NEW YORK – U.S. stocks plunged Tuesday in their second-worst sell-off of the year as the impact of losses in the subprime mortgage group cascaded across the financial sector, knocking down shares of investment banks and traditional lenders.
The Dow Jones industrial average dropped 242.66 points, or 1.97 percent, to end at 12,075.96. The Standard & Poor's 500 Index slid 28.65 points, or 2.04 percent, to 1,377.95. The Nasdaq Composite Index tumbled 51.72 points, or 2.15 percent, to 2,350.57.
The Mortgage Bankers Association reported the proportion of mortgages in the initial stages of foreclosure rose to the highest rate on record, while the chief executive of the largest U.S. home lender said the subprime mortgage industry is now in a "liquidity crisis." The subprime sector caters to borrowers with weak credit.
An unexpected drop in retail sales for February added to concerns.
"Just when you thought it was safe to go back to the stock market, a new panic has taken hold. This time it was the report by the Mortgage Bankers Association," said Phil Flynn, vice president and senior market analyst at Alaron Trading in Chicago.
Shares of financial services companies with exposure to the mortgage market were among the biggest decliners. Citigroup Inc. (C) was the biggest drag on the S&P 500, followed by JPMorgan (JPM) Chase & Co. and Bank of America Corp. (BAC), while JPMorgan was the Dow's biggest decliner.
Even shares of Goldman Sachs Group Inc. (GS), which posted record quarterly earnings, ended down 1.8 percent, or $3.57, at $199.03.
Wall Street's fear gauge, the Chicago Board Options Exchange Volatility Index , jumped on Tuesday afternoon after the MBA's report on foreclosures. The VIX shot up 29.69 percent to close at 18.13.
U.S. Treasury debt prices climbed on Tuesday as investors sought a safe harbor. Concerns about risky investments also propelled the yen higher against the dollar.
The benchmark 10-year U.S. Treasury note was up 17/32, with the yield at 4.495 percent.
Investors worry that fallout from rising loan defaults in the subprime market could hurt consumer spending as lenders tighten credit amid the housing slowdown. The subprime mortgage market caters to borrowers with weak credit.
Before Tuesday's sell-off, U.S. stocks had been in a recovery mode following the market's slide two weeks ago, which wiped out index gains for the year and took the S&P 500 to its lowest level in more than four years. The move was part of a global sell-off that started with the biggest drop in China's main stock index in a decade.
In an interview with CNBC television, Countrywide Financial Corp. Chief Executive Angelo Mozilo said the U.S. mortgage sector is entering a "liquidity crisis," but that investors and speculators are overreacting by punishing healthier lenders as well as marginal ones.
"This is now becoming a liquidity crisis," and "it's going to get uglier," Mozilo said in an interview with CNBC television.
The Philadelphia Keefe Bruyette & Woods index of bank stocks slid 3.3 percent.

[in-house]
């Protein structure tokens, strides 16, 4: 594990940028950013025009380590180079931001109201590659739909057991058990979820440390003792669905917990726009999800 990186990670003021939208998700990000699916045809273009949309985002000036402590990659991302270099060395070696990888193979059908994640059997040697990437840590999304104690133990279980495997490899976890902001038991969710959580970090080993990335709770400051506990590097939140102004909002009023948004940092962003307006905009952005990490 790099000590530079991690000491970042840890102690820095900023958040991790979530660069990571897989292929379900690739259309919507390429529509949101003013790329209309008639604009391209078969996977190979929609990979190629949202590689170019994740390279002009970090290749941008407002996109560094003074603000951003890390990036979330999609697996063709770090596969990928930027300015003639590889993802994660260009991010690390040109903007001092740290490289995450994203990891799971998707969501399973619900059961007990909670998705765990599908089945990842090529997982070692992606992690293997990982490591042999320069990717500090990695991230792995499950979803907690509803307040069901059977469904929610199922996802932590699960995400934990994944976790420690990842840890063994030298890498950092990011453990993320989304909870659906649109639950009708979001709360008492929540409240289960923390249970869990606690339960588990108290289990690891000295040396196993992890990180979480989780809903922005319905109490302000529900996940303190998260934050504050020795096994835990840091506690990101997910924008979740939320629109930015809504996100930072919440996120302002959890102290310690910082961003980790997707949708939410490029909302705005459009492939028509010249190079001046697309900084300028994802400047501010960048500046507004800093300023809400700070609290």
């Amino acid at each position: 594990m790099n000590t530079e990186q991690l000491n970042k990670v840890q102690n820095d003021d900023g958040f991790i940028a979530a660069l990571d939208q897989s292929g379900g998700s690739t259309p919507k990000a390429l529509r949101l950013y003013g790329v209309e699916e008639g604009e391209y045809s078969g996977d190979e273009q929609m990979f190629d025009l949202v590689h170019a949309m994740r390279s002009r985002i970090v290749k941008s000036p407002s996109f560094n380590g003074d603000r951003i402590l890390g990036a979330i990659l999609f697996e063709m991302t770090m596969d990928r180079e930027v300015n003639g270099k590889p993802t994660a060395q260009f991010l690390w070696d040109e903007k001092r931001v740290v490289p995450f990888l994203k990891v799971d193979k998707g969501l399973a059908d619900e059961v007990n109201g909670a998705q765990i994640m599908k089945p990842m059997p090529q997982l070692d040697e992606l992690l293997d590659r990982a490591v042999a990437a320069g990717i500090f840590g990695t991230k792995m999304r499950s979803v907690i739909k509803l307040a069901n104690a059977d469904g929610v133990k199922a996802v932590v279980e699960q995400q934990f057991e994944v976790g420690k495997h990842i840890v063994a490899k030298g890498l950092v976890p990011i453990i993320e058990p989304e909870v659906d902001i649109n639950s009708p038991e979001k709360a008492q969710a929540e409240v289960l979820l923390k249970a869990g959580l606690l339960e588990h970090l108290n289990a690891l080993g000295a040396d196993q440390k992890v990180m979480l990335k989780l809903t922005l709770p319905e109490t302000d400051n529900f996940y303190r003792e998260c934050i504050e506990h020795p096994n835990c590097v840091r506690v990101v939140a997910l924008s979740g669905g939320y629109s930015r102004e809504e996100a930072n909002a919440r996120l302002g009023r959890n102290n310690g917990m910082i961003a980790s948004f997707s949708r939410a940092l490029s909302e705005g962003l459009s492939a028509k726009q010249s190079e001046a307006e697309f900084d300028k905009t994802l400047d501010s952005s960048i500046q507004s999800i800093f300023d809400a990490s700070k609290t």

Shares of Citigroup fell 3.2 percent, or $1.61, to $48.75, while JPMorgan's stock lost 4.4 percent, or $2.14, to $46.70, and shares of Bank of America declined 3.2 percent, or $1.63, to $49.46, all in NYSE trading.
Countrywide's shares dropped 4.7 percent, or $1.65, to $33.49.
Adding to woes in the subprime market, New Century Financial Corp. said the Securities and Exchange Commission is investigating the subprime mortgage lender's accounting. The company also said it was the target of a criminal probe by the Justice Department. The New York Stock Exchange delisted the stock, which now trades over the counter on the Pink Sheets.
General Motors Acceptance Corp., the former finance arm of General Motors Corp., said it would receive another $1 billion from GM and warned it would be hit by pressure from a weakening market for U.S. mortgages.
Shares of GM dropped 2.6 percent, or 81 cents, to $30.51.
The biggest percentage loser on the Nasdaq was Accredited Home Lenders Holding Co., down 65.2 percent, or $7.43, at $3.97, after hitting a lifetime low at $3.77. The San Diego-based company, which caters to subprime borrowers, said it needed to raise cash after paying $190 million demanded by its lenders.
"The delinquencies really set the market on a downward trajectory. It was marginally worse than what people were expecting, and that data is confirming fears that credit deterioration is spreading rather than being isolated," said Mike Binger, portfolio manager at Thrivent Financial in Minneapolis.
The New York Stock Exchange instituted trading curbs at 3:04 p.m. as stock selling accelerated.
Before the open, the Commerce Department said retail sales, excluding automobiles, unexpectedly declined in February, raising worries about economic growth.
Trading was heavy on the NYSE, with about 1.97 billion shares changing hands, above last year's estimated daily average of 1.84 billion, while on Nasdaq, about 2.24 billion shares traded, above last year's daily average of 2.02 billion.
Declining stocks outnumbered advancing ones by a ratio of about 9 to 2 on the NYSE and by 5 to 1 on Nasdaq.